Or, How to Slice the Sale by a Third

I don’t know how hungry I am today. Stomach feels funky. I feel like something relatively healthy, that someone else makes for me. Fast food, fast food, ugh. Oh, Arby’s! A roast beef will do the trick. Wait, they only have Pepsi. Hate it. Hey, there’s a can of diet Coke in my bag! All right, Arby’s it is. I think I’ll get the junior. Hm, maybe hungry is the problem. I’ll get a regular.

 

*Cough, cough, scratchy noise, loud POP*

“Welcome to Arby’s Drive-Through, what can I get for you?”

 

How about How may I help you? Hmpf.

“Hi. I’d like a regular roast beef sandwich. Just the sandwich.”

 

“Are you sure you don’t want to make that a combo, and get a curly fry and a medium Pepsi with that?”

 

“Yes, I’m sure.”

 

“NOTHING?”

 

“Um, y’know, make it a junior roast beef.”

 

“O-ka-y [three syllable stretch]. Pull up for your total.”

 

It’s okay to ask, politely, if I want to upgrade. “Are you sure you don’t want” doesn’t cut it. “Do you want to” would be fine. Culture of gluttony, maybe; we’re all used to the upsell. Tacking on the yelled, surly “Nothing?” (do you think I’m stupid?) and the what-ever of the last sentences tells me what you think of me, when (a) I never think much of myself at a drive-through window, and (b) I don’t care what you think. If I could have gotten out of line I would have, but there’s a cement barrier preventing leaving the line at this store. So I cut my bill by a third, my stomach thanked me, and I can assure you, the dude at the window did not.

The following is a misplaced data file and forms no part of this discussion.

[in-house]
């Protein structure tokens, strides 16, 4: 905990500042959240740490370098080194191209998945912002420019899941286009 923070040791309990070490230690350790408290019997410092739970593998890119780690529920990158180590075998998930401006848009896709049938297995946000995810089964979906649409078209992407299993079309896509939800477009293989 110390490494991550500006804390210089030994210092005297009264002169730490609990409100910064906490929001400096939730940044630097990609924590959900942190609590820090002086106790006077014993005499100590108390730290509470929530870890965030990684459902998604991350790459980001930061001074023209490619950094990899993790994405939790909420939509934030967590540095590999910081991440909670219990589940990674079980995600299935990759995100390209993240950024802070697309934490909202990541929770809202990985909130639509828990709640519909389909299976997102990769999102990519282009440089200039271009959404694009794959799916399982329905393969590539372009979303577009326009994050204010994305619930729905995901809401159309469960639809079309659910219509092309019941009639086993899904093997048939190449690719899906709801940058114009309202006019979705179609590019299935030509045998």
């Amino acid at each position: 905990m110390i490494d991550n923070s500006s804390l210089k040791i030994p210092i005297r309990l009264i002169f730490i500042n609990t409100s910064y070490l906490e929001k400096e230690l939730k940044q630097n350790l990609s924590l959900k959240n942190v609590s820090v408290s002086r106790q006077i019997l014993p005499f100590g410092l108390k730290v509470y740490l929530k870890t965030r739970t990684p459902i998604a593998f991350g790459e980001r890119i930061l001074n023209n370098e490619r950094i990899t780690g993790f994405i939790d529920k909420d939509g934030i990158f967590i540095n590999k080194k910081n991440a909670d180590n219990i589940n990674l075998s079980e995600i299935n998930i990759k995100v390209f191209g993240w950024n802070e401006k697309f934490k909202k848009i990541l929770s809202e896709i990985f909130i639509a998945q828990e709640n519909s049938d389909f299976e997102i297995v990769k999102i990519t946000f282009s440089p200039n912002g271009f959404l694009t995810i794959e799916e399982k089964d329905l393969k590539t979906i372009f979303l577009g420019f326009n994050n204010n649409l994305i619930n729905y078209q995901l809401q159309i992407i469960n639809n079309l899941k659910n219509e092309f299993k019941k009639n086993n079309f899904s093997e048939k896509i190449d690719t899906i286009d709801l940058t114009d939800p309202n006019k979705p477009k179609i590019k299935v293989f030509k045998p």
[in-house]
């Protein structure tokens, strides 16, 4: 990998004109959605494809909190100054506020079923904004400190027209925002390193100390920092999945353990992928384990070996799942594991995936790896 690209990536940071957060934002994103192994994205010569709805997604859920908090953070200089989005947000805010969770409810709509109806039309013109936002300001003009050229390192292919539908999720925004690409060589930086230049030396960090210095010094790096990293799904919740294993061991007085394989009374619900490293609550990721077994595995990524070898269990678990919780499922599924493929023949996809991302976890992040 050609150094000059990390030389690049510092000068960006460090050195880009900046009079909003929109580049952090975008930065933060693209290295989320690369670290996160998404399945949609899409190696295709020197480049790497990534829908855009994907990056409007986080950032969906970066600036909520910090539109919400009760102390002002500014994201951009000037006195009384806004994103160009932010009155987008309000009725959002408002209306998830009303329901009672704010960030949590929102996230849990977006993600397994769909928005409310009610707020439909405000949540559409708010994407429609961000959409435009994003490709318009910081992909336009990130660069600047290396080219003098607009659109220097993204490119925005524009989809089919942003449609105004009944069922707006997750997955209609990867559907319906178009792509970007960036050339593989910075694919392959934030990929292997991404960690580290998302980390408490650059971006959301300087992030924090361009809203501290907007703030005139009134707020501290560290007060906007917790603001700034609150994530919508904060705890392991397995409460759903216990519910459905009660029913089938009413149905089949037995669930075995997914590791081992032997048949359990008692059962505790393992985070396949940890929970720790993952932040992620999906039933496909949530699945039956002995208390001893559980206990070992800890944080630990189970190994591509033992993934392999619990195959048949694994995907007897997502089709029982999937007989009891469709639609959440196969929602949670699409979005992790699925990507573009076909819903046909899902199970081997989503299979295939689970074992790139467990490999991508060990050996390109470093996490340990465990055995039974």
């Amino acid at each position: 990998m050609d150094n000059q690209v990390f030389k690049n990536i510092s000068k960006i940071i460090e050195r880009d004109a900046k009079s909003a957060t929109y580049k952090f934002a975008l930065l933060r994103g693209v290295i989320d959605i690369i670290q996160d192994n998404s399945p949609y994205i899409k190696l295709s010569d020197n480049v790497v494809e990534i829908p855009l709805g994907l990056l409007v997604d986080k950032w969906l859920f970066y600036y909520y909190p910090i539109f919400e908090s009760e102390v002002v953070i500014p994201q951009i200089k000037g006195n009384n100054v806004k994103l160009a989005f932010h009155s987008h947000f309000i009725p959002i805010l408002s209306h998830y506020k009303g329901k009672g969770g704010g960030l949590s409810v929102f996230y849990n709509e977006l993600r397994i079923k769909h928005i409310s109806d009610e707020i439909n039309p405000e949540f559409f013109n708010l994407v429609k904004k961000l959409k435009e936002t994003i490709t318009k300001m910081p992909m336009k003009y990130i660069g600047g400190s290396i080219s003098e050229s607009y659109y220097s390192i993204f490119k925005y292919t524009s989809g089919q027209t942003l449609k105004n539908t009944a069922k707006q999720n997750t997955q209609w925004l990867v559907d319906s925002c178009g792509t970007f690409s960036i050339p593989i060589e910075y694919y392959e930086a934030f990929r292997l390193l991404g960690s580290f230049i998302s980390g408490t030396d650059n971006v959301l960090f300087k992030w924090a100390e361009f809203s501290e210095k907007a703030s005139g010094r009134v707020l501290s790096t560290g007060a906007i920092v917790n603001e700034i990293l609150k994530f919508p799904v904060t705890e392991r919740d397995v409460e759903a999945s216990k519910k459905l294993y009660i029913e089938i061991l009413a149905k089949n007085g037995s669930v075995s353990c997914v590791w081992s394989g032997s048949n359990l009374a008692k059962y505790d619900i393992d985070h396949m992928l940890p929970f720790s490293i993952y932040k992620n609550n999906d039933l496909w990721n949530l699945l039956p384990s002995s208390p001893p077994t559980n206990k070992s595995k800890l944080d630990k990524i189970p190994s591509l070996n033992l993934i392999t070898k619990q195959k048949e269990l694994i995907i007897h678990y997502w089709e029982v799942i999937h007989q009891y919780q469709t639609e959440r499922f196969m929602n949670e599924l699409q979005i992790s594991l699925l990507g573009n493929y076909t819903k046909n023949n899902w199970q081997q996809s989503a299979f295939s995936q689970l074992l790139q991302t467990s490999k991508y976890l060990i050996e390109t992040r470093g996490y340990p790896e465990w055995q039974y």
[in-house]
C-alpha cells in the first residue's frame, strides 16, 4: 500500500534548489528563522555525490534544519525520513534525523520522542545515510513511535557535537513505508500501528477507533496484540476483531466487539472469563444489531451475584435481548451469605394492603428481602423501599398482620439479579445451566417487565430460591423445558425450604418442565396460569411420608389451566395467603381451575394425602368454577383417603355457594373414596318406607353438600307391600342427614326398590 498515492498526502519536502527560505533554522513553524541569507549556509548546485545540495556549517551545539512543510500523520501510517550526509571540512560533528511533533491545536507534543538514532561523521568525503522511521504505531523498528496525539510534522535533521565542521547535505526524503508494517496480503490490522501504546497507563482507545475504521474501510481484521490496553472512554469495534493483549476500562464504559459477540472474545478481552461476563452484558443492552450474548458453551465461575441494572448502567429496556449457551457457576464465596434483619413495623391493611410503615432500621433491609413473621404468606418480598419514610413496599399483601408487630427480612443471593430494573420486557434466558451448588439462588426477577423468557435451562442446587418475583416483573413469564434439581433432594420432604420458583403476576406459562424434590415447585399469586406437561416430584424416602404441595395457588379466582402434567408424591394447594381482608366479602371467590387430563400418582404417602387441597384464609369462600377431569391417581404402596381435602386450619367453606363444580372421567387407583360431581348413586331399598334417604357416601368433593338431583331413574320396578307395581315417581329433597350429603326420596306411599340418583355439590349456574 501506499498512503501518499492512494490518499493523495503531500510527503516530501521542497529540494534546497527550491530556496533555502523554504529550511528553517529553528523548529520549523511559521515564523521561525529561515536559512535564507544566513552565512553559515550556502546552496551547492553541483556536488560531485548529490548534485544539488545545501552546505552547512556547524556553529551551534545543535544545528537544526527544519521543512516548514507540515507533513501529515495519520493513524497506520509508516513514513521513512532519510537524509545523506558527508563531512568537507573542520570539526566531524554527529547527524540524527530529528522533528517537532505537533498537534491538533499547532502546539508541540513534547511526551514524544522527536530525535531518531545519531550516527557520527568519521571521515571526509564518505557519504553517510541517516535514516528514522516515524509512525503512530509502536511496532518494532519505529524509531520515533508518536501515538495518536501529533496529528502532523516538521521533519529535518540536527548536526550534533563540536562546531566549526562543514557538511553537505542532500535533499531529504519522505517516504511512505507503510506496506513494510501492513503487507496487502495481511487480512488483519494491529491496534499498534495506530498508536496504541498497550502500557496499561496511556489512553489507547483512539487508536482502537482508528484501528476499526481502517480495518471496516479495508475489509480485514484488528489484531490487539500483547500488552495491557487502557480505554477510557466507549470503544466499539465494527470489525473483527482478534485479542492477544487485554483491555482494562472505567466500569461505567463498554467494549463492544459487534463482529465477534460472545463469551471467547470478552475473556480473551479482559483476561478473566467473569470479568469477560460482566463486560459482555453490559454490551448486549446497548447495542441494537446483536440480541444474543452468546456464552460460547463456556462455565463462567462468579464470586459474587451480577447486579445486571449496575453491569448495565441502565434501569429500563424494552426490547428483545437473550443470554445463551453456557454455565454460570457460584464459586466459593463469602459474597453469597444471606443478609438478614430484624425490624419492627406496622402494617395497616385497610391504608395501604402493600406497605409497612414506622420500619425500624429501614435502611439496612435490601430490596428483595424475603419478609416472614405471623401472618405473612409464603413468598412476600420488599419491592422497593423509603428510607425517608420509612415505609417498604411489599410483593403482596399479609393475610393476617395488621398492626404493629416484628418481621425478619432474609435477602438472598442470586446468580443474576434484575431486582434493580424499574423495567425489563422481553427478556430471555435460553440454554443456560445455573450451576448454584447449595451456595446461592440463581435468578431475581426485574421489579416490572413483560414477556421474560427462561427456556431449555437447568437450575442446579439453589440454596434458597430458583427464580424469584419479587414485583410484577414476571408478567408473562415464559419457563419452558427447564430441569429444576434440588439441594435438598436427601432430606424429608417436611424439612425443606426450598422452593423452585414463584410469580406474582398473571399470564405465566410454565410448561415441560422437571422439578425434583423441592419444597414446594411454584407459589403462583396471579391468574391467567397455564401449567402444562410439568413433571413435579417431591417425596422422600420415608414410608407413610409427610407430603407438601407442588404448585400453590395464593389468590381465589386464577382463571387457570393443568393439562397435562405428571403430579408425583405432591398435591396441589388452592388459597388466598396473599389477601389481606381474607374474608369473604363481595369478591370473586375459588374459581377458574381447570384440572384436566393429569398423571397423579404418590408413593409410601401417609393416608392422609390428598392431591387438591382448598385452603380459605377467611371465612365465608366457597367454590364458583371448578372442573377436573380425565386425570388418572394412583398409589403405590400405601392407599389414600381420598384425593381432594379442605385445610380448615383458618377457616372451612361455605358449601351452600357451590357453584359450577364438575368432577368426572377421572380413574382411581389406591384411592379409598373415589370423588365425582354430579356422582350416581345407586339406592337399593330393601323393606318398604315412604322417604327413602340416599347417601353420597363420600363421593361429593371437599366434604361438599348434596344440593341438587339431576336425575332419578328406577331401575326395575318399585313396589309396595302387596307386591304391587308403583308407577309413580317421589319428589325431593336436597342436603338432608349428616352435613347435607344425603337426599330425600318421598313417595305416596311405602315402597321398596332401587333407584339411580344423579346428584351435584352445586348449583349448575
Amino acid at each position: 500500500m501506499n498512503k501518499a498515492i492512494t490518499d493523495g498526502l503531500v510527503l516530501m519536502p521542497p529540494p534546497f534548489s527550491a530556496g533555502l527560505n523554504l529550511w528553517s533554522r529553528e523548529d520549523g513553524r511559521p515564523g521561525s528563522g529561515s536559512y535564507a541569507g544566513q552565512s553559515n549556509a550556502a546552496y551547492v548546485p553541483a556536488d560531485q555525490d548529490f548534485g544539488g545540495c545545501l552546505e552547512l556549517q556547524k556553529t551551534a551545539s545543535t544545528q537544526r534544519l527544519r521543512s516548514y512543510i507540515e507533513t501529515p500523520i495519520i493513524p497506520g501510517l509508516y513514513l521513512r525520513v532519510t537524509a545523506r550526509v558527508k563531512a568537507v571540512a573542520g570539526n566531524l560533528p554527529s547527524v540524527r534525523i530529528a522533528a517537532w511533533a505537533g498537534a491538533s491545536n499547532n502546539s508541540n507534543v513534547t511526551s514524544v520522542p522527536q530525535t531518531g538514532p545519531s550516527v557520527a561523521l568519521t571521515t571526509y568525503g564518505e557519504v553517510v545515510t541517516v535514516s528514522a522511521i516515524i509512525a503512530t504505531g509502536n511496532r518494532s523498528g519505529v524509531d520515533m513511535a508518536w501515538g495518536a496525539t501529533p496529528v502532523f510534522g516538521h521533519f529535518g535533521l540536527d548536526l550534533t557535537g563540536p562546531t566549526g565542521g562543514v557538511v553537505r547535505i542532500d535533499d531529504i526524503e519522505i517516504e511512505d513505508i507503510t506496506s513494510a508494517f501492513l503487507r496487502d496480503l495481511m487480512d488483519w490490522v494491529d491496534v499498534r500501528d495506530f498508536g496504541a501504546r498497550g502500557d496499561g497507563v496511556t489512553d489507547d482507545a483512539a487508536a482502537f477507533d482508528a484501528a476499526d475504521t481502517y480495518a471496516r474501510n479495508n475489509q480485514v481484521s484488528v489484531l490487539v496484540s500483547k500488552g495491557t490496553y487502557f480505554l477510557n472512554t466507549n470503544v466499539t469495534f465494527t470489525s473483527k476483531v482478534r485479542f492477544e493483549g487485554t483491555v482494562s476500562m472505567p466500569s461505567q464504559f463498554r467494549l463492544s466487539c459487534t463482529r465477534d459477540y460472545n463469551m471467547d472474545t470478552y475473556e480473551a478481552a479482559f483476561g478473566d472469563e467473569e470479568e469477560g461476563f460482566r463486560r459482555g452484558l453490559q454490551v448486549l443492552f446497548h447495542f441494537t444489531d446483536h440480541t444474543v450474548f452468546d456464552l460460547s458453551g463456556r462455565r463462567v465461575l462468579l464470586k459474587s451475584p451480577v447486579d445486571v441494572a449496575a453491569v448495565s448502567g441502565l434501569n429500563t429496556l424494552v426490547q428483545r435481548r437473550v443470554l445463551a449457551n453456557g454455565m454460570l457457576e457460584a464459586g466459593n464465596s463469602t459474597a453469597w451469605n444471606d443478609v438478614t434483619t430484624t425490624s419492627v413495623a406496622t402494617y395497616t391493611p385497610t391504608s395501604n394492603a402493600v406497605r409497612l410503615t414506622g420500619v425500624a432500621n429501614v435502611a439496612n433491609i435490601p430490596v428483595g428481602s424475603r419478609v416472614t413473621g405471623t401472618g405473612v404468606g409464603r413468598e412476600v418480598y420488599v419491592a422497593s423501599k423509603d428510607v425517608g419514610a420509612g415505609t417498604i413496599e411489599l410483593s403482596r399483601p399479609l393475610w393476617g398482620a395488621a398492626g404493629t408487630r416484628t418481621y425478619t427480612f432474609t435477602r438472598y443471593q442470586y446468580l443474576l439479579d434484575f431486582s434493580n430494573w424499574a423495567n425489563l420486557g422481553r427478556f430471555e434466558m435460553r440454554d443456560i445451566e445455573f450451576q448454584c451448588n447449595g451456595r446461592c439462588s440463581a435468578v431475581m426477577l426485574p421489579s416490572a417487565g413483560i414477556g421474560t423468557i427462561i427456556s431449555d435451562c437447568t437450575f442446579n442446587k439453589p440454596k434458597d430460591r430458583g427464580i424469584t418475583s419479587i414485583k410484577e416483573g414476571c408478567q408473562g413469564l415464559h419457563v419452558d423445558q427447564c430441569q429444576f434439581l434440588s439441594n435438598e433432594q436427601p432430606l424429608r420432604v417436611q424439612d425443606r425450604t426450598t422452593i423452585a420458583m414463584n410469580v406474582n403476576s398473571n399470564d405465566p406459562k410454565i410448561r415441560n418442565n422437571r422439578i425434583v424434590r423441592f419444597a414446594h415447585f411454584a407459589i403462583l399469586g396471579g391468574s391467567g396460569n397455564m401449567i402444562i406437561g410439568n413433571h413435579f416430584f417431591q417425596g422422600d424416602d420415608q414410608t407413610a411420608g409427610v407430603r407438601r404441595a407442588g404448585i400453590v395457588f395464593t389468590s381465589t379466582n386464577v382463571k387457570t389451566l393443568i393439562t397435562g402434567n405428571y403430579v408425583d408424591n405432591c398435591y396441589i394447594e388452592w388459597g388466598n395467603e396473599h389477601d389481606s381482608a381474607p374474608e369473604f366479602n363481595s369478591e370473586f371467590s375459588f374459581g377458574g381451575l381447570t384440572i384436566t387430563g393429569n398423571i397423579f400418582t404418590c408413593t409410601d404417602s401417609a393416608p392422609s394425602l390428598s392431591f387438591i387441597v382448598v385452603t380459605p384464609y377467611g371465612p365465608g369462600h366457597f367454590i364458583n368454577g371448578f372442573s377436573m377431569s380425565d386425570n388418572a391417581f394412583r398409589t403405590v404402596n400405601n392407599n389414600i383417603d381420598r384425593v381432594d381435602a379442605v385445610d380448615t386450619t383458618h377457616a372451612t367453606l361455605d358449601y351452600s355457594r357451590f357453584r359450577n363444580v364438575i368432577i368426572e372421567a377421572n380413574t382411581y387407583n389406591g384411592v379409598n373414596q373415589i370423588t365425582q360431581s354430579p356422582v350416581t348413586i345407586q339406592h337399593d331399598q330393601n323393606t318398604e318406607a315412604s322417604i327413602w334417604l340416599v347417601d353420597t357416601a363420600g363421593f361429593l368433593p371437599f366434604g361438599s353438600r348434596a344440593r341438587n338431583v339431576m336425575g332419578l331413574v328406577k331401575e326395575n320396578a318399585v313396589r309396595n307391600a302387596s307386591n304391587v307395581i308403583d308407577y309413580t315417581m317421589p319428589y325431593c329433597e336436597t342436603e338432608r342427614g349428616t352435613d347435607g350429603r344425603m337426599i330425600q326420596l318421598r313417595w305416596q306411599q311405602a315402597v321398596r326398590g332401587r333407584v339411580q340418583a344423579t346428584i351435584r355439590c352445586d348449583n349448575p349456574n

Never, ever let staff make your customers feel stupid or lacking in (your) taste. Be polite, be accommodating, be generous. Follow the Golden Rule of business: serve others as you’d like to be served. Pretend it’s you on the other side.

As obvious as that is, it never ceases to amaze me that from $100 meals to quick bites for $3.50 (and it’s not just in food, as we all know), haughty, snooty, rude service is everywhere. Check yours anonymously at least on a monthly basis.

Has service quality ever made you change your order at a business, for better or for worse? Got a tip for making your customers feel respected? I’d value your comments below!

Grow and be well,

Kelly Erickson